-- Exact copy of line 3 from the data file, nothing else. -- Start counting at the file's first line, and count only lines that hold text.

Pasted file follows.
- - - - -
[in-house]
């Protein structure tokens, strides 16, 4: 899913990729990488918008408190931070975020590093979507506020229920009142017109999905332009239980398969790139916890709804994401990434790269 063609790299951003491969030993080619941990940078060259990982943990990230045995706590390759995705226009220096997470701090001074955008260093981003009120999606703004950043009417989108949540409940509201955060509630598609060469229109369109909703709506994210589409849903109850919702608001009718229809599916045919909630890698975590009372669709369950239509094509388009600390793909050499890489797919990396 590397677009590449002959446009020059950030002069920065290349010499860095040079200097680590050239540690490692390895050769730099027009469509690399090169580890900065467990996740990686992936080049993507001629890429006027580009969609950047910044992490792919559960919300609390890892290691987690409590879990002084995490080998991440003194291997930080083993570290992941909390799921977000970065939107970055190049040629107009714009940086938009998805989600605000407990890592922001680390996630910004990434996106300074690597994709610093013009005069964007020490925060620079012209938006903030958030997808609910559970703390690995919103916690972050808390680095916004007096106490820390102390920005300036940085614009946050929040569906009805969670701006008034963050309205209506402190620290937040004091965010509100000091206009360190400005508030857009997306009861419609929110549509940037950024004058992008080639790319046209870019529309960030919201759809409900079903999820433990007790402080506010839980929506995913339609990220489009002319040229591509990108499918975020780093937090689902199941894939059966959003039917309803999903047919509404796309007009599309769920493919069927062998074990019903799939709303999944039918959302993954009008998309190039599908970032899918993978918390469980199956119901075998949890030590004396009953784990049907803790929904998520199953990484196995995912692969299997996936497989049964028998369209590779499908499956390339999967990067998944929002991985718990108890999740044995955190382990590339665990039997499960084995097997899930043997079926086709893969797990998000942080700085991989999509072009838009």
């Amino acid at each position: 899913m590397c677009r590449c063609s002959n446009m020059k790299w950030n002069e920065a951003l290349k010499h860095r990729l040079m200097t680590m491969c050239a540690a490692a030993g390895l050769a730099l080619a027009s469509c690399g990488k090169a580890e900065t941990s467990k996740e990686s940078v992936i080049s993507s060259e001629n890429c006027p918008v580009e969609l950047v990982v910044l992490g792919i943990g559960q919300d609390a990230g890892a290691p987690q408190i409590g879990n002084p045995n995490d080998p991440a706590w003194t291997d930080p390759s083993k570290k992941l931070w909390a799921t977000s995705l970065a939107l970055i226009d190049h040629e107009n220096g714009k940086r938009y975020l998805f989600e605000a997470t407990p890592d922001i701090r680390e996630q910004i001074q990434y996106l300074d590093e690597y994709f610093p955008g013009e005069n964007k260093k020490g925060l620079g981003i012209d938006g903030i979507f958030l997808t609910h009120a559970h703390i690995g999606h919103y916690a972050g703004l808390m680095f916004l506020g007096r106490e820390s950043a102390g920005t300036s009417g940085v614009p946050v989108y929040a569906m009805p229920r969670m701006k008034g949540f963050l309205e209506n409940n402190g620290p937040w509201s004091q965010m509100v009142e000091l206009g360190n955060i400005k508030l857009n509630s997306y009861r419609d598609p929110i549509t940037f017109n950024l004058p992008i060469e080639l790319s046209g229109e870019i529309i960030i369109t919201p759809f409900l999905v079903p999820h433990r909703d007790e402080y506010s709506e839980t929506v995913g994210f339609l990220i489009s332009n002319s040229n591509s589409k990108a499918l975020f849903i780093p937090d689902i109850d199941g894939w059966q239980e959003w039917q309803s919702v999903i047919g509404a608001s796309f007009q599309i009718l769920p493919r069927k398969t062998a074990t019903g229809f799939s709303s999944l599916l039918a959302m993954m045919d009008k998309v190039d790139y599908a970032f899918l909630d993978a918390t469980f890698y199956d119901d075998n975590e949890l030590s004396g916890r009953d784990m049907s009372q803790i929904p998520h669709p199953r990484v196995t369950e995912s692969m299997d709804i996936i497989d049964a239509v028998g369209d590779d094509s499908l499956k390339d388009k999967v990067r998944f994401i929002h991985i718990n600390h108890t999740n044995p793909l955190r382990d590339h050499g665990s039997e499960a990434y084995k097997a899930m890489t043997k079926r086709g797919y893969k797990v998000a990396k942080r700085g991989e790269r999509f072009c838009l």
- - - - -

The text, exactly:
């Amino acid at each position: 899913m590397c677009r590449c063609s002959n446009m020059k790299w950030n002069e920065a951003l290349k010499h860095r990729l040079m200097t680590m491969c050239a540690a490692a030993g390895l050769a730099l080619a027009s469509c690399g990488k090169a580890e900065t941990s467990k996740e990686s940078v992936i080049s993507s060259e001629n890429c006027p918008v580009e969609l950047v990982v910044l992490g792919i943990g559960q919300d609390a990230g890892a290691p987690q408190i409590g879990n002084p045995n995490d080998p991440a706590w003194t291997d930080p390759s083993k570290k992941l931070w909390a799921t977000s995705l970065a939107l970055i226009d190049h040629e107009n220096g714009k940086r938009y975020l998805f989600e605000a997470t407990p890592d922001i701090r680390e996630q910004i001074q990434y996106l300074d590093e690597y994709f610093p955008g013009e005069n964007k260093k020490g925060l620079g981003i012209d938006g903030i979507f958030l997808t609910h009120a559970h703390i690995g999606h919103y916690a972050g703004l808390m680095f916004l506020g007096r106490e820390s950043a102390g920005t300036s009417g940085v614009p946050v989108y929040a569906m009805p229920r969670m701006k008034g949540f963050l309205e209506n409940n402190g620290p937040w509201s004091q965010m509100v009142e000091l206009g360190n955060i400005k508030l857009n509630s997306y009861r419609d598609p929110i549509t940037f017109n950024l004058p992008i060469e080639l790319s046209g229109e870019i529309i960030i369109t919201p759809f409900l999905v079903p999820h433990r909703d007790e402080y506010s709506e839980t929506v995913g994210f339609l990220i489009s332009n002319s040229n591509s589409k990108a499918l975020f849903i780093p937090d689902i109850d199941g894939w059966q239980e959003w039917q309803s919702v999903i047919g509404a608001s796309f007009q599309i009718l769920p493919r069927k398969t062998a074990t019903g229809f799939s709303s999944l599916l039918a959302m993954m045919d009008k998309v190039d790139y599908a970032f899918l909630d993978a918390t469980f890698y199956d119901d075998n975590e949890l030590s004396g916890r009953d784990m049907s009372q803790i929904p998520h669709p199953r990484v196995t369950e995912s692969m299997d709804i996936i497989d049964a239509v028998g369209d590779d094509s499908l499956k390339d388009k999967v990067r998944f994401i929002h991985i718990n600390h108890t999740n044995p793909l955190r382990d590339h050499g665990s039997e499960a990434y084995k097997a899930m890489t043997k079926r086709g797919y893969k797990v998000a990396k942080r700085g991989e790269r999509f072009c838009l």